One Indian was sick and the Otoe medicine men came to cure him. The sick man was stretched out naked in his lodge. The medicine men beat their drums, shook their rattles and danced around him, each stopping to take a mouthful of water from time to time and to spurt it on the sick man's head. It is to be hoped that he survived this treatment.
Then the Otoes went away for their summer hunt. When they came back in the fall they brought skins and began to trade them for whisky. Mr. Merrill wrote from a trading post where whisky was sold as follows: "This is not the house of God, nor the gate of heaven. It is rather the house of Satan and the gate of hell. Two kegs of whisky were carried from the house this morning by Indians. They will trade their horses, their guns and even their blankets for this poisonous drink."
It was against the law then, as now, to sell liquor to Indians, but Nebraska was far out on the frontier and the white traders could make greater profit by selling whisky than in any other way.
In September, 1835, Mr. Merrill moved his family to the Otoe Mission on the Platte River, about eight miles west of Bellevue. Here the government built a log cabin and a schoolhouse which enabled him to carry on his mission work away from the evils of the trading post. It was a beautiful site with an open prairie sloping to the Platte, with rich meadow for stock and gardening and a large body of timber close by. Half of the Otoe tribe moved there and made their village at the mission.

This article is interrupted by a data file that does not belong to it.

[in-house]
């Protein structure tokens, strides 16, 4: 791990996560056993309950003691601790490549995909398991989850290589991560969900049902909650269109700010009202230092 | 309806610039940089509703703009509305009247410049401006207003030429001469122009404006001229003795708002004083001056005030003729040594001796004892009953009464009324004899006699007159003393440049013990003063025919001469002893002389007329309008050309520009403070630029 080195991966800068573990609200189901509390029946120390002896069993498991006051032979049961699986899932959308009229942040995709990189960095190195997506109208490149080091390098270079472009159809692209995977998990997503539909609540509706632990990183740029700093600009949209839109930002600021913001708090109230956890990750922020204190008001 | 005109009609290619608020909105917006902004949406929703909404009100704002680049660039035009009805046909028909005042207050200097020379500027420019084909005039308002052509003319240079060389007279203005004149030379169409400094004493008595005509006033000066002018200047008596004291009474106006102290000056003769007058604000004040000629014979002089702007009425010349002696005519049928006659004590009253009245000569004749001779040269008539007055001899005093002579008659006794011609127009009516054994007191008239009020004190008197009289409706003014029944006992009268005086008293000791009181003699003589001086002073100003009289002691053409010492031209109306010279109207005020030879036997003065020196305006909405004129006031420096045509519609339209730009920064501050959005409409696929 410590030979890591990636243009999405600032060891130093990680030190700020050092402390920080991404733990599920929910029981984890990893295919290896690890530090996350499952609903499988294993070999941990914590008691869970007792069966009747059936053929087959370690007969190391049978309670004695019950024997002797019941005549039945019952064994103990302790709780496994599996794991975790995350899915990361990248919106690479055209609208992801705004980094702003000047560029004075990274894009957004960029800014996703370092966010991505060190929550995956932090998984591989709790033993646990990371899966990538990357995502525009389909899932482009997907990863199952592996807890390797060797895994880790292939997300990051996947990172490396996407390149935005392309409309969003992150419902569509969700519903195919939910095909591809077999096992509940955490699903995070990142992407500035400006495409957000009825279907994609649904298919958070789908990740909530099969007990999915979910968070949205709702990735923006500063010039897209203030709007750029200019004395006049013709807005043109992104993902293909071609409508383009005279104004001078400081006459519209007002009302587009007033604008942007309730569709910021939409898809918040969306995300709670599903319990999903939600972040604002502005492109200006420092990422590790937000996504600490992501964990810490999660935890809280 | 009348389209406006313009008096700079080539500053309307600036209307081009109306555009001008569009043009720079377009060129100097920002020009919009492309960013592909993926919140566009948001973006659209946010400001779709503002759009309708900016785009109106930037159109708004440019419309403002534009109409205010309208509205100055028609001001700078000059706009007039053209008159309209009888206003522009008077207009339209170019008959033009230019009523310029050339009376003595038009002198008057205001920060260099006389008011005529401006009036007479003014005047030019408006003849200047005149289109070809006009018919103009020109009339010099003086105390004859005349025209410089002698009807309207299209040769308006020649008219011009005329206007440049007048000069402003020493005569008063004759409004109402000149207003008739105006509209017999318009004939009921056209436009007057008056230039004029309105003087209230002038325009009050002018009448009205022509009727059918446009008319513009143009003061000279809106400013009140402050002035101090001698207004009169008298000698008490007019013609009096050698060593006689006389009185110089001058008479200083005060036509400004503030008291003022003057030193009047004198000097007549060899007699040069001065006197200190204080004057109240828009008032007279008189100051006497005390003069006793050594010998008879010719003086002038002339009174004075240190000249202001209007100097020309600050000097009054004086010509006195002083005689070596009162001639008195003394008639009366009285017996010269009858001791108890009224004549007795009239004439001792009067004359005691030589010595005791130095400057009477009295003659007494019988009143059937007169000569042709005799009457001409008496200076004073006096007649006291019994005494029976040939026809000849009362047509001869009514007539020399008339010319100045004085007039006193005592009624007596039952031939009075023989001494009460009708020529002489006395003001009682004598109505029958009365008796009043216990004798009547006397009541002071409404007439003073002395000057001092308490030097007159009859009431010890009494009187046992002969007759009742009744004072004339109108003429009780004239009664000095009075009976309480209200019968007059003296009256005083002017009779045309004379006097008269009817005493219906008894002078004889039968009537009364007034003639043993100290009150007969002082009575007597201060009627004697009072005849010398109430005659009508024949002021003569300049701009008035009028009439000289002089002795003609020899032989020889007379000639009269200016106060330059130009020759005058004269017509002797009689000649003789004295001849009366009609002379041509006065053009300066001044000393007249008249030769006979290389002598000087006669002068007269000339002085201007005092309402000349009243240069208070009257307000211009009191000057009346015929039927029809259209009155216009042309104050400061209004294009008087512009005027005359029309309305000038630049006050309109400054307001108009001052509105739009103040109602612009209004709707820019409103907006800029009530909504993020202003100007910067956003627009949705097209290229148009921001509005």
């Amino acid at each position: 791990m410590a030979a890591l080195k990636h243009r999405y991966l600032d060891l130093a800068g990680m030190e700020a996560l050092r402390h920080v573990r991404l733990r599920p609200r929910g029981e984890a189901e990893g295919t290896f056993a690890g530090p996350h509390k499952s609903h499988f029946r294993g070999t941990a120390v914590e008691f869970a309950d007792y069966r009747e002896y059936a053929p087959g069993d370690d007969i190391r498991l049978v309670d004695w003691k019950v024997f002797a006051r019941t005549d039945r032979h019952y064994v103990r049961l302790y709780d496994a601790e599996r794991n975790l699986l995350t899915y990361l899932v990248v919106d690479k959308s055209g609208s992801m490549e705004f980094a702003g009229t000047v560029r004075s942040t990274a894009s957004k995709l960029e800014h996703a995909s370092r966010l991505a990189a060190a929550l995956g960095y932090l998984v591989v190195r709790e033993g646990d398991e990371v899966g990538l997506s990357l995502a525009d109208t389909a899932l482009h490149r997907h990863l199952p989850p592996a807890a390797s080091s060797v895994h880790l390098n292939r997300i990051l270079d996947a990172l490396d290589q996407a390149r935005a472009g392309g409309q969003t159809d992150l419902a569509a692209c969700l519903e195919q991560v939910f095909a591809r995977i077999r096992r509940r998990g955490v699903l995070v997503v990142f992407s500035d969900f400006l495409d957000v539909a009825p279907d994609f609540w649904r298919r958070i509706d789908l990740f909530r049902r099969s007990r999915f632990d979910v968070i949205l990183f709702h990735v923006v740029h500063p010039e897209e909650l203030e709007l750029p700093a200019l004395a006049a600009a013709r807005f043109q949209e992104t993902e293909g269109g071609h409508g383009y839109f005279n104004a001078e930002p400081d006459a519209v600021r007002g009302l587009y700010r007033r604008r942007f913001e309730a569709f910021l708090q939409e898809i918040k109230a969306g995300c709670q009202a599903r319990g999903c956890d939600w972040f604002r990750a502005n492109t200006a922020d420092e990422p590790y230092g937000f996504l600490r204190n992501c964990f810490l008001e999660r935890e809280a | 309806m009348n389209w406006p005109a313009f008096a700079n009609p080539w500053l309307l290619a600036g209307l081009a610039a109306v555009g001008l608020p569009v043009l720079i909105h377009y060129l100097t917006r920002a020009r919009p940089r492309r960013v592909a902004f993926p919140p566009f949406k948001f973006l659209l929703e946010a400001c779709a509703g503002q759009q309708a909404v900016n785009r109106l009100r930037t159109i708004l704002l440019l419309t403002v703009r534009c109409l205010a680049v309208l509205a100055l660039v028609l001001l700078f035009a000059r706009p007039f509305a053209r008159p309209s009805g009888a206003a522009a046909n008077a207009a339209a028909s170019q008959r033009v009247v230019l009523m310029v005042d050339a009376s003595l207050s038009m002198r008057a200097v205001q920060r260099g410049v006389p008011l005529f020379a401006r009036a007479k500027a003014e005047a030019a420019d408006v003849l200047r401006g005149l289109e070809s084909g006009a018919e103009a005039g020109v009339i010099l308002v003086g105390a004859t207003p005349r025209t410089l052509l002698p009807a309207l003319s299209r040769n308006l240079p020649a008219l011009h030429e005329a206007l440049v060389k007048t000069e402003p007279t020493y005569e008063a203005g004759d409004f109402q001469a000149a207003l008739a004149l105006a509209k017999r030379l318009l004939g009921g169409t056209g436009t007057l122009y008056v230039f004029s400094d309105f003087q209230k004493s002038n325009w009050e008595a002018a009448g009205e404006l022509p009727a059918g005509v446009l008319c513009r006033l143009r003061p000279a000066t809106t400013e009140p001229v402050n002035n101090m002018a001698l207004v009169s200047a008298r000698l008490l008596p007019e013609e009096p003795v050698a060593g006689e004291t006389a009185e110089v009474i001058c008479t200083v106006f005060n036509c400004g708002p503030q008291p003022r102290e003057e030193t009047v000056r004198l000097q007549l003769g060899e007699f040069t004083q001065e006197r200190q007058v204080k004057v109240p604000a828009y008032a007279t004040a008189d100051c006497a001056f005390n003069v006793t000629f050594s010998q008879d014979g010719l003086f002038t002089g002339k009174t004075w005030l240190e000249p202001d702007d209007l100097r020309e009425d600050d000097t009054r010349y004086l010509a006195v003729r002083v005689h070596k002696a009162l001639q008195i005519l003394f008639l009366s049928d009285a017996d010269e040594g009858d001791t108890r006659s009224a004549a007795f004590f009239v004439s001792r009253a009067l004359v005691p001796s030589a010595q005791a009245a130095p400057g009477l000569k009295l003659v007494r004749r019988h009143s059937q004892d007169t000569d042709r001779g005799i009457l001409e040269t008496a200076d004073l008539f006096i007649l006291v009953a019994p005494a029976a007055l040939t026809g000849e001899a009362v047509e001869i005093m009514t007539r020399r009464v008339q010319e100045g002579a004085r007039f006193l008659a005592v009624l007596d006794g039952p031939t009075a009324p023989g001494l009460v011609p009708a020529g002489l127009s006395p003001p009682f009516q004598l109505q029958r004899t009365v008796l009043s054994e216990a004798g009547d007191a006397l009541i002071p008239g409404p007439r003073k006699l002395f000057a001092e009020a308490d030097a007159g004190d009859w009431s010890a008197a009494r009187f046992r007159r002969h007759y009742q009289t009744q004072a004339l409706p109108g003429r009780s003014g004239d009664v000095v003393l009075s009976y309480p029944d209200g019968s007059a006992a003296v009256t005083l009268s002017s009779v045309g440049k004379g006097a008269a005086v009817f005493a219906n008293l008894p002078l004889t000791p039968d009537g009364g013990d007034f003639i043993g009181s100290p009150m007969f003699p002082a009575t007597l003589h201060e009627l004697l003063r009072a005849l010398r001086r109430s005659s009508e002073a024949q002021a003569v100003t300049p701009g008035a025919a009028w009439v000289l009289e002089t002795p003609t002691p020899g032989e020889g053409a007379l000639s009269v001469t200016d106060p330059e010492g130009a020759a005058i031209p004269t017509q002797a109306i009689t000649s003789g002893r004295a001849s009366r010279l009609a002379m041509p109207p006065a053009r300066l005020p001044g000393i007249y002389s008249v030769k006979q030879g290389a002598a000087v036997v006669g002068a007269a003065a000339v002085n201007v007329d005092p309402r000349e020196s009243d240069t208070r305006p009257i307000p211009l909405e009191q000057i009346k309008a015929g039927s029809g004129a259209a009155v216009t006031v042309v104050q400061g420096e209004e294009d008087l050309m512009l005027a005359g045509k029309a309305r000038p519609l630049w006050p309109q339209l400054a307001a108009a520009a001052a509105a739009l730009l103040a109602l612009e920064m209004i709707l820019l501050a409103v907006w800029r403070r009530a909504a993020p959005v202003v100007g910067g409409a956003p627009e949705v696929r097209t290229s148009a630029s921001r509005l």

The Otoes were very poor these years and became poorer. They hunted deer, elk and buffalo in the summer of 1836 and brought home very little meat. Their appetite for whisky was greater than before and the more bad luck they had the more whisky they wanted. Many were sick with fever this summer and Mr. Merrill gave them food and medicine, cared for them and tried hard to have them give up liquor and look after their crops and families. He urged them to keep away from the places where whisky was sold and this stirred up the traders against him, as the whisky trade was their best business. For a single tin cup full of whisky the trader would often get ten dollars' worth of furs.
When the people became sick and began to die the traders told them that God was angry with the Otoes for having the missionaries among them. Two pupils in Mr. Merrill's school died in the fall and the traders said that they were killed for learning to read. As the whisky habit grew in the tribe the men became miserable and quarrelsome. The United States had sent a farmer and a blacksmith to teach the Indians how to farm and to make tools for them. These men and their families lived near the Mission. Drunken Otoes shot at the farmer and both he and the blacksmith moved their families back to Bellevue, leaving Mr. and Mrs. Merrill alone among the Indians at the village.